Career Focus

Finding the right consultant job

BMJ 1996; 313 doi: https://doi.org/10.1136/bmj.313.7064.2 (Published 26 October 1996) Cite this as: BMJ 1996;313:S2-7064

Look at yourself, then the post, says Harrogate paediatrician and career counsellor Doug Gillies


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After higher specialist training most consultants remain loyal to a single organisation for the whole of their working life, which maybe 25 years or even longer. You might think, therefore, that the choice of consultant post would be one that was made with the utmost circumspection; a decision on a par in importance, for example, with deciding whom to marry. Yet prospective candidates for consultant posts generally devote less energy to thinking through the potential realities of a particular post than they do in deciding on their lifelong partner.

Even with enormous initial enthusiasm and commitment more than one third of marriages end in divorce. Many consultant appointments start with the same aims of fulfilment as those taking the walk down the aisle. But for some the grand plans and dreams prove illusory, and the relationship between consultants, their colleagues, and the employing trusts end in bitter acrimony. Ultimately there may be a divorce of kinds with early retirement or prolonged withdrawal from the workplace.Look around your trust or hospital-you will not find it hard to find disillusioned consultants.

Knowing yourself and having a realistic view of the working life of consultant will enable you to anticipate the problems and challenges that will face you from the first day of your appointment and allow you to make the best choice of post.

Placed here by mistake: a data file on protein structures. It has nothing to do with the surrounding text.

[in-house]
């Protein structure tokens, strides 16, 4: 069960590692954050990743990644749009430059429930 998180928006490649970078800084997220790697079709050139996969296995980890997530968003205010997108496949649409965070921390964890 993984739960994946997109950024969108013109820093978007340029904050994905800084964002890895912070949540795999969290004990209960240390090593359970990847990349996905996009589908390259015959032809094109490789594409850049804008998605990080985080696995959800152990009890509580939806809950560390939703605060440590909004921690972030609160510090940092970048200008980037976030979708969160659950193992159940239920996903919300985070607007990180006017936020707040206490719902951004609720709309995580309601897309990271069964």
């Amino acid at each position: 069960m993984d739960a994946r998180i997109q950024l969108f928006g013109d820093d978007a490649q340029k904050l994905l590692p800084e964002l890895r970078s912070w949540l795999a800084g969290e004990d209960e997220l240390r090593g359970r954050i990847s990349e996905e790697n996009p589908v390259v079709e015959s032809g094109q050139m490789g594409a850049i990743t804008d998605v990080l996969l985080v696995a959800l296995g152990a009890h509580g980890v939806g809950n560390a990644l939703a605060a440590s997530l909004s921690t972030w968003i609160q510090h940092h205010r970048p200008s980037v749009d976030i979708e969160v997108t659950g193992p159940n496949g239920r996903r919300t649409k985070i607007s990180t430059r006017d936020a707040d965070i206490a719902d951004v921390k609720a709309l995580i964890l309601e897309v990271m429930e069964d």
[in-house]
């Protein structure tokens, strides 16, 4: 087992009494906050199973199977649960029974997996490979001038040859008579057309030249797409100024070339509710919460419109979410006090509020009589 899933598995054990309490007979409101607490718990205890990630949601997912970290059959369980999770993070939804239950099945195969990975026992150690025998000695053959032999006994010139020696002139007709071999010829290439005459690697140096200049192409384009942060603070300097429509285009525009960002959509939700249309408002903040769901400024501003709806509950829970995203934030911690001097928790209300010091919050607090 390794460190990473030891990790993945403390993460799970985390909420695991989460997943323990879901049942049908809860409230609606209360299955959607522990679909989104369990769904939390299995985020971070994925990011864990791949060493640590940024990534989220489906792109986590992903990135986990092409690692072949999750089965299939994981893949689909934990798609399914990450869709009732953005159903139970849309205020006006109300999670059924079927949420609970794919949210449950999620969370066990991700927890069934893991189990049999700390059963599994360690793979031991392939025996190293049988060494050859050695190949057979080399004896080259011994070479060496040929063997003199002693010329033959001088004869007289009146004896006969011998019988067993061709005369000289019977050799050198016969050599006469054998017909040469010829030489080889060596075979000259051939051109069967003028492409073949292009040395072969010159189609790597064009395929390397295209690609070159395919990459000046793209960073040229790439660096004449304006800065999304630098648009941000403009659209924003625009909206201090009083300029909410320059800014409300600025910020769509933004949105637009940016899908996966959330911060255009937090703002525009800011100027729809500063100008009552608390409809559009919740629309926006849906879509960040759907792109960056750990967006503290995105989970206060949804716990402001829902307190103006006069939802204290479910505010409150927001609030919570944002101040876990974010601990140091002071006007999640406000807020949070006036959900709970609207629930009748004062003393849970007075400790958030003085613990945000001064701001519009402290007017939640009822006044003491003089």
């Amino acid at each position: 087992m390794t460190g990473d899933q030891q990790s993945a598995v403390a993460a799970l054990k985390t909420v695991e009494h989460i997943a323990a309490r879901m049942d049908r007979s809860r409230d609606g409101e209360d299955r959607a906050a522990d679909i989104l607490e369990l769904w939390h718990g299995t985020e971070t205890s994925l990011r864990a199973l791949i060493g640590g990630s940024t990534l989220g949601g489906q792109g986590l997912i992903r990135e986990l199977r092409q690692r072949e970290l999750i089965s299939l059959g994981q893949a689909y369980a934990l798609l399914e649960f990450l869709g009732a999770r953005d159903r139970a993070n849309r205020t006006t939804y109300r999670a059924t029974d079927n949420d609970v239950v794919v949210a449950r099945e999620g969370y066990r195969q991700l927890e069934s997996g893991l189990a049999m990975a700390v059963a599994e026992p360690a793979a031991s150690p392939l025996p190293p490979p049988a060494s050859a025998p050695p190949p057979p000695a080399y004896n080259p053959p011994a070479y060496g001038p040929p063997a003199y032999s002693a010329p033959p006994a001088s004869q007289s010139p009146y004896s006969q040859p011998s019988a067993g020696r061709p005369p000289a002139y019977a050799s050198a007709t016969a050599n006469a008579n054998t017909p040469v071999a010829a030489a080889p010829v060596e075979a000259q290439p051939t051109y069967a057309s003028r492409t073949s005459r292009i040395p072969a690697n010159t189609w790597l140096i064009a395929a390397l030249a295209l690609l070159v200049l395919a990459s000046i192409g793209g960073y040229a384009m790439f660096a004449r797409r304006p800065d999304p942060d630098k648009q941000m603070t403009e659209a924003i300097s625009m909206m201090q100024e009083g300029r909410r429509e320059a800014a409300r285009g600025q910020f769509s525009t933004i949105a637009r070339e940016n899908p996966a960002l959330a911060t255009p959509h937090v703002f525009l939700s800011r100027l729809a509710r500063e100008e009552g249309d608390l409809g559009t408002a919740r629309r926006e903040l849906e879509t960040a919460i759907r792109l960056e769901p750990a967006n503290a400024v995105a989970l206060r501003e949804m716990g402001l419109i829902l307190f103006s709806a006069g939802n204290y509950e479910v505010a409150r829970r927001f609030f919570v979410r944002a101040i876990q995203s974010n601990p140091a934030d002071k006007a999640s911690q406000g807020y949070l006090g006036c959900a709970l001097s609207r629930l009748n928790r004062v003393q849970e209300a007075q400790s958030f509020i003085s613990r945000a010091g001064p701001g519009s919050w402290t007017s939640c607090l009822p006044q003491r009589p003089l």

Team working

Consultants are members of teams, and an awareness of how the differing skills, abilities, and priorities of team members relate to your own is essential. If you are unable to feel an integral part of a particular team life can become, at the very least, uncomfortable.Practising medicine can be a demanding pastime. It is all the more so if you feel an outsider in team meetings and discussions. Indeed, in such circumstances, the likelihood is that ways will be found to marginalise your contribution, which can rapidly lead to disenchantment with your working environment.

The opposite is also true. Being a valued team member will heighten self esteem and bring added value to the organisation where you work.It is prudent to look for opportunities to participate in team working where your contribution will enhance the team's effectiveness.Hospital consultants are an integral part of many teams and this aspect of work can make or break a career. Some knowledge of your preferred modes of operating will help you to position yourself effectively in the workplace.

Personality

Doctors share many common aspirations but their personalities can be very different. Learning a little about your own personality and assessing that of your prospective colleagues can help in the process of making the difficult decision of where to apply for a consultant post. Discovering the organisational ethos of your prospective employer and finding out whether it matches your own individual aspirations will pay dividends.

The final years of training are a good time to assess your personality and review past assumptions. You may find management courses helpful;target those which will involve you closely in interactions with others. Psychometric questionnaires and exercises give you an opportunity to assess your personality more directly (see box), and if you have the opportunity to undergo such assessment you should take it. Good management courses will allow you to compare your scores with others while retaining confidentiality. You might wish to discuss the results with the course organisers or a trusted colleague, junior or senior.